Jeffrey D. Allred, Deseret News
Sen. Orrin Hatch, R-Utah, speaks to supporters at the Hilton in Salt Lake City Tuesday, Nov. 6, 2012.

SALT LAKE CITY — Sen. Orrin Hatch warned that Utah’s “special" political climate puts the GOP in danger of being dominated by extremists who don’t share the party’s values.

“Thank goodness they’re not the majority,” Hatch told the Deseret News after attending Monday’s swearing-in ceremony for Gov. Gary Herbert and other state executive officeholders. “But we’ve got to watch that or we’ll end up with a state dominated by radicals.”

Hatch, the only member of Utah’s congressional delegation who voted to reverse the so-called “fiscal cliff,” said he understands why his colleagues and others in the House and the Senate opposed the deal that restored tax cuts for most Americans.

“Those who voted against it did so to protect themselves, I guess, from some of these radical outside groups,” the state’s senior senator said. “I don’t find any fault with the delegation because we’ve got a special climate out there that is very difficult.”

Hatch, who has said this will be his final term, experienced that political climate firsthand last year, when he faced his first primary since 1976. His GOP challenger, Dan Liljenquist, was heavily supported by FreedomWorks, a national tea party organization.

“You saw me go through it. I don’t mind it. I think it’s good for people to get involved,” Hatch said. “But some of them aren’t Republicans who are trying to take over the Republican Party, who couldn’t care less about consistency, or the party, or what Republicans really stand for.”

Utah tea party organizer David Kirkham said he and Hatch agree that there are radical elements within the GOP. But Kirkham said he’s not as concerned as Hatch about their impact.

“There’s a very small faction that are just very angry and just want to yell,” Kirkham said, describing a group he believes includes at least some tea party supporters. He said that faction has no interest in compromising to “live to fight another day.”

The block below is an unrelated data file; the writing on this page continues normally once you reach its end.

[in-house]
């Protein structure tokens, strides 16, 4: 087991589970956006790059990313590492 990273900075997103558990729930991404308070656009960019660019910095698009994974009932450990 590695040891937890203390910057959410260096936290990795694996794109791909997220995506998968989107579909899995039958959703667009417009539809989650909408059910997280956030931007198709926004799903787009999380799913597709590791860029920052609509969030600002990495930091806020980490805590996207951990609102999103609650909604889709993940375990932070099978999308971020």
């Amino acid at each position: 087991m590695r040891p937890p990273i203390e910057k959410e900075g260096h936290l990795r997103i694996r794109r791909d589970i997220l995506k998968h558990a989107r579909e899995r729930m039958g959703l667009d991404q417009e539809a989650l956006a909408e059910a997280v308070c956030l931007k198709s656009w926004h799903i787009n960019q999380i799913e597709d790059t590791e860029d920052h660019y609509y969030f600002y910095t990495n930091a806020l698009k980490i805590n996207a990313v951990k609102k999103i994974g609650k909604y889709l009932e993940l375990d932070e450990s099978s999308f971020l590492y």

That attitude is damaging to the GOP, said Kirkham, who backed Hatch’s re-election.

“I wish they could be more diplomatic, more persuasive and frankly, more inclusive in presenting their views,” Kirkham said. “I am afraid we are driving people from the party.”

Utah State GOP Chairman Thomas Wright said the influence of party extremists has waned since former Sen. Bob Bennett’s 2010 ouster by delegates to the Republican Party State Convention.

“There are radical people in our party, far right-wing radical people,” Wright said, crediting last year’s record caucus turnout with diluting their influence. Still, he said, “you always have to be cautious and concerned about it.”

Wright said he’s not sure the tea party supporters within the party fall into that group, which he described as “disproportionately loud. They’re a lot more energized and in some cases, better organized.”

He said while Hatch is right to speak up, the real solution to any concerns about the direction the party is headed is even more participation.

“We have radical voices in our party,” Wright said. “If you want your voice to be heard, you have to get involved.”

Utah State Democratic Party Chairman Jim Dabakis, a state senator, said it’s not clear to him that there are more radicals in the GOP.

Instead, he said, it may be that GOP moderates are “seeing some weakness and going after them now in a way they didn’t before.”

And, Dabakis said, Hatch has more freedom to be critical of the extremists in the GOP now that he doesn’t have to face another election.

“It’s good to see the old Sen. Hatch back. He had to go through a period of groveling and having to put up with all of that,” Dabakis said. “It’s clear that they’ve gone too far.”

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